Kim’s other gambit
Assets at Geumgang resort should be preserved
North Korean leader Kim Jongun has ordered the removal of facilities owned by South Korean firms from the resort complex at Mount Geumgang, regarded as a symbol of inter-Korean cooperation.
According to North Korea’s Korean Central News Agency (KCNA), Wednesday, Kim said the resort — left abandoned for over a decade — is full of “shabby” facilities that are “disharmonious” with the scenic mountain during a recent visit to the area. He ordered officials to begin talks with the relevant South Korean companies on destroying the facilities so that the North can redevelop the area on its own.
We note that the report came shortly after U.S. President Donald Trump said there was “very interesting” information on North Korea, without elaborating. During a Cabinet meeting at the White House, Monday, Trump said there will be a “major rebuild” at some point, reiterating that he maintains a good relationship with the North’s leader.
Presumably, Kim’s visit to Mount Geumgang carries some significant message to the U.S. and South Korea regarding the United Nations Security Council (UNSC) sanctions. Last year, the two Koreas agreed to resume tours to Mount Geumgang and reopen the Gaeseong Industrial Complex early based on the consensus that they should be exempted from UNSC sanctions. But the U.S. has reportedly linked lifting sanctions on the projects to how North Korea fulfills its pledge to abandon its nuclear program. As the U.S.-North Korea denuclearization talks remain deadlocked, there has been little progress in resuming the two economic projects. South Korea’s tours to Mount Geumgang were launched in 1998, but were suspended in 2008 after a female tourist was shot dead by a North Korean guard. Pyongyang confiscated or froze South Korean assets at the resort after the tour suspension.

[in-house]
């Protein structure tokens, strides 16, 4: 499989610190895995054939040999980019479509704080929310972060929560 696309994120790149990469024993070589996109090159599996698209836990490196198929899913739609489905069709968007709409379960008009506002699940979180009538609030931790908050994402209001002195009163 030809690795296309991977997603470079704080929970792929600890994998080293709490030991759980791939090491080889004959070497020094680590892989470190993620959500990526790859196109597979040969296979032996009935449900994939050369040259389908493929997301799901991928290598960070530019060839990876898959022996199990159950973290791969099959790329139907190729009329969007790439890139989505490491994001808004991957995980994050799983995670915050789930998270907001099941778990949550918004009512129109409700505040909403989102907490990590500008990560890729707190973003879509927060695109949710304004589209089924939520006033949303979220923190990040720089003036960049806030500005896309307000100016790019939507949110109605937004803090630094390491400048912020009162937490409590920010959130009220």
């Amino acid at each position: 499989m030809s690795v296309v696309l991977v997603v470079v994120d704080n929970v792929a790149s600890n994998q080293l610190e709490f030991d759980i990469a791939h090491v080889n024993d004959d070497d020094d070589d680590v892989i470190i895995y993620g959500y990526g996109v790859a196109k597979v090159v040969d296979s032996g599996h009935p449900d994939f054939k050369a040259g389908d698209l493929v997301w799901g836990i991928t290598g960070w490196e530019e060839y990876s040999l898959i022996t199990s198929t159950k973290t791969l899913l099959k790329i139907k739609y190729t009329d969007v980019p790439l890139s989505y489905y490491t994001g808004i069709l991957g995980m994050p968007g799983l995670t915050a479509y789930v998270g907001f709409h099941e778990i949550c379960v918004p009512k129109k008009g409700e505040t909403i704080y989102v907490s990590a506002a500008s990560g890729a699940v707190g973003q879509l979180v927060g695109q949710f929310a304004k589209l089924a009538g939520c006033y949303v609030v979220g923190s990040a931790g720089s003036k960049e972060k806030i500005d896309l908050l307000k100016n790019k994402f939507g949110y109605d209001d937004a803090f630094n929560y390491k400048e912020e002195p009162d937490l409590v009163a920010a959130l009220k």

By visiting the now-defunct resort, Kim is seemingly urging Washington to lift or ease sanctions on the tours. This is particularly apparent as Kim was accompanied by First Vice Foreign Minister Choe Son-hui, the North’s de facto top diplomat.
The KCNA report also highlighted Kim’s displeasure toward President Moon Jae-in and his administration. In criticizing the South’s inaction regarding the resumption of the tour program, Kim even scolded bureaucrats who stick to a “wrong” policy toward South Korea that was formed a long time ago under the rule of his father. On Kim’s order, North Korea may soon offer talks on how to deal with the South Korean assets at the resort.
“It is a mistaken idea and a misguided understanding to say that Mount Geumgang is common property of the two Koreas, and tours to the mountain will not be possible without the development of inter-Korean relations,” Kim was quoted as saying.
The Geumgang and Gaeseong inter-Korean projects were carried out under Kim’s predecessor, his father Kim Jong-il. It may have been shocking for North Koreans to see their leader publicly criticize his father.
In a sense, this could have been intended by Kim to break the grip of inertia among officials handling inter-Korean projects and to spur economic development in general.
One thing looks clear at the moment. This will be another incident proving that North Korea is a risky place for investment and economic cooperation.